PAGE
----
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Nathan Cornelius pursues a multifaceted career in performance, composition, and teaching.

A fearless guitarist committed to expanding audiences’ horizons, he anchors his prolific repertoire around music of our time, championing new works emerging from recent decades and commanding a hearing. He has been recognized for his solo, chamber, and concerto playing with numerous awards, including at least one competition first prize in each discipline. He earned his master’s degree under legendary pedagogues Ricardo Iznaola and Jonathan Leathwood at the University of Denver, where the faculty awarded him Outstanding Recital three times and voted him the school’s Outstanding Graduate Student in Performance in 2015.  His recent performances and research explore how modern and postmodern music articulates cultural conceptions of time and memory through intertextuality with works of the Western tradition, and of space, place, and diversity through synthesis of elements from multiple cultural traditions.

As a composer, Cornelius searches for the hidden beauty in sounds both fresh and familiar, opening listeners’ ears to new colors, textures, and ultimately, new ways of hearing.  He is the co-founder and executive director of Nebula Ensemble, a group dedicated to creating and performing innovative and interdisciplinary chamber music throughout Colorado. His compositions have also been premiered by Wet Ink Ensemble, the Playground Ensemble, the Lamont Symphony Orchestra, and Modern Hue. Recently, he has presented his works in composers’ forums at the Walden School, the Baltimore Choral Arts Society, and the USA International Harp Competition.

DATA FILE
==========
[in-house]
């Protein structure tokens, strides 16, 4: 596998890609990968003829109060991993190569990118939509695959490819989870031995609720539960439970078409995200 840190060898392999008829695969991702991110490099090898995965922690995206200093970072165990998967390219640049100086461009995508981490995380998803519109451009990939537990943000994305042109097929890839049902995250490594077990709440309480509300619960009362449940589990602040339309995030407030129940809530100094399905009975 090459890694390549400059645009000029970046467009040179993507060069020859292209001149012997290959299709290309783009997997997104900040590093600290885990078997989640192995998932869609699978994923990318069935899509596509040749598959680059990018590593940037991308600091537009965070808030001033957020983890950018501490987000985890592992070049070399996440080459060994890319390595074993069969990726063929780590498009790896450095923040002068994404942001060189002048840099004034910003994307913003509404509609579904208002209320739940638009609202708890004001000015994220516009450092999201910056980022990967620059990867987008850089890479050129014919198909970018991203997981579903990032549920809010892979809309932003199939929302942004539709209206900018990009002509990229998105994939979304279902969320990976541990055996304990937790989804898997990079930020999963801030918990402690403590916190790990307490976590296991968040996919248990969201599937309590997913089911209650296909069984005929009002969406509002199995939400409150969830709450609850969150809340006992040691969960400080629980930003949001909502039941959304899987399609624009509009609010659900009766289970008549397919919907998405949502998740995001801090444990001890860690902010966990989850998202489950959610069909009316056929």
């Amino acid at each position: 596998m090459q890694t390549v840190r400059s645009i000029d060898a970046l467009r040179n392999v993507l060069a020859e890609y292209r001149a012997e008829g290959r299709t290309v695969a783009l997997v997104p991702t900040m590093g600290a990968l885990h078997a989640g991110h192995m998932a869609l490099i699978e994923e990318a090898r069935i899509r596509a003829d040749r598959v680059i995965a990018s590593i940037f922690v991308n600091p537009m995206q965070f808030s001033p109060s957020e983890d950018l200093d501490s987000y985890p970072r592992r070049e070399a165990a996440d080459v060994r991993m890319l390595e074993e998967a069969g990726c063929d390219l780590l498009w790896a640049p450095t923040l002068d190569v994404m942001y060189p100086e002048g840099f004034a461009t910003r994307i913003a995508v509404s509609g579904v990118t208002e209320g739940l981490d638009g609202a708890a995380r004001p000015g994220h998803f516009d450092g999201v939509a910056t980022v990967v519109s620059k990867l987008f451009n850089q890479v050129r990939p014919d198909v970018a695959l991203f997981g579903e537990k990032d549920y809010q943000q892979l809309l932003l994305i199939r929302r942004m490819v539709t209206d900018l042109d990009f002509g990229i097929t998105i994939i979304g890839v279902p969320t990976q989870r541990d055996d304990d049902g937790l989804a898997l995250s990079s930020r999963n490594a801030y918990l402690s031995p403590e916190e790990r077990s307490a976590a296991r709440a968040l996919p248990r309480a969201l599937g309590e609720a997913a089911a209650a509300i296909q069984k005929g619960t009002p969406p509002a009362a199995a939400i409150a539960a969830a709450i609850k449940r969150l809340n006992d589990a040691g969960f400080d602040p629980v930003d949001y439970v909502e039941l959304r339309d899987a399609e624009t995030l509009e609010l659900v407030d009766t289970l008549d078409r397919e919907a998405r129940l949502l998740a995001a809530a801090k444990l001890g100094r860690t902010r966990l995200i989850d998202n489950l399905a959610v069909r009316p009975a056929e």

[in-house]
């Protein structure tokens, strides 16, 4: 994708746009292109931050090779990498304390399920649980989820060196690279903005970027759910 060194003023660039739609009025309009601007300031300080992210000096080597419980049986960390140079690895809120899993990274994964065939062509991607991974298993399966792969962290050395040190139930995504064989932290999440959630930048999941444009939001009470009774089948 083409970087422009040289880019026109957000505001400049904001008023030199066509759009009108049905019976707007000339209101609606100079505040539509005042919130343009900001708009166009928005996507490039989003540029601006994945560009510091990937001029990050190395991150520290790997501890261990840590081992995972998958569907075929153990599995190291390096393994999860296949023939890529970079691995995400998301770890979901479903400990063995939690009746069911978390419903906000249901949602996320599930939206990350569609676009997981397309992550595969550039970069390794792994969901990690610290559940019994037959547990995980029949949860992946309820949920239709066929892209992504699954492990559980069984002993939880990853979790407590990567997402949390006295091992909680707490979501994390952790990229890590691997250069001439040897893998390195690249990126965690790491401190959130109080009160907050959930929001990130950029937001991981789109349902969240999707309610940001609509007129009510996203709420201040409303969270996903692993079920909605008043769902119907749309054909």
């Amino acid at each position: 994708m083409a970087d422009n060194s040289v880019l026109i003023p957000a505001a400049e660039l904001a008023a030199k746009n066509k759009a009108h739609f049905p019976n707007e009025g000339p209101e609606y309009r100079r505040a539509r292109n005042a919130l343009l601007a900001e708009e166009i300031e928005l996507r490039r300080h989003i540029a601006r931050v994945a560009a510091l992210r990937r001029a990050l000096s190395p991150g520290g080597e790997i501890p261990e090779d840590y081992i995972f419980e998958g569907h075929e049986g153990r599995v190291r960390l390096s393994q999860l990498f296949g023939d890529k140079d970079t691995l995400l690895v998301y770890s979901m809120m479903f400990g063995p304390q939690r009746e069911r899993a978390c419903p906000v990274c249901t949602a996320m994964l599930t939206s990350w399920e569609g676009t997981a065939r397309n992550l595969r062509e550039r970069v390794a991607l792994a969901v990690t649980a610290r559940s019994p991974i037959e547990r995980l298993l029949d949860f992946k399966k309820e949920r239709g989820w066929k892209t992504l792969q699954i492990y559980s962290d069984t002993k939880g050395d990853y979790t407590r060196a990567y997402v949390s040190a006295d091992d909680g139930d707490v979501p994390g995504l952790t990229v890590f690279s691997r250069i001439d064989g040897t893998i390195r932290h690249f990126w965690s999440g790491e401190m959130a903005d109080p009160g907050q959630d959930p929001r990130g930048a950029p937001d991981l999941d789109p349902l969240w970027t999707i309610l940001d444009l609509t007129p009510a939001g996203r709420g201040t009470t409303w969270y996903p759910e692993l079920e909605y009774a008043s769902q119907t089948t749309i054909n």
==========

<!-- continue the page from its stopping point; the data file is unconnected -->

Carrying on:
Cornelius holds a B. Mus. in guitar performance from Bethel University and an M. M. in composition and guitar performance from the Lamont School of Music at the University of Denver. He is currently a graduate assistant at the Peabody Institute of the Johns Hopkins University, where he is pursuing a D.M.A. in guitar performance and an M.M. in music theory pedagogy. His current pedagogical research explores the application of music cognition principles to classroom practice in ear training. He also holds a fellowship in the Lilly Graduate Fellows Program in Humanities and the Arts at Valparaiso University.

Cornelius is deeply interested in the connections between music and the visual arts as they embody the values of a civilization, and he seeks to compose music that both reflects his Christian faith and expands the imagination of the culture.  He blogs about new music and his compositional philosophy at and displays his original ceramic works at Significant Forms Ceramics on Etsy. When not testing the limits of the hands, ears, or mind, he enjoys doing so with the body. An avid (and slightly competitive) hiker, runner, and eater, he is one of the few Baltimoreans to finish both the Baltimore Marathon and the Baltimore Pumpkin Pie-Eating Contest.


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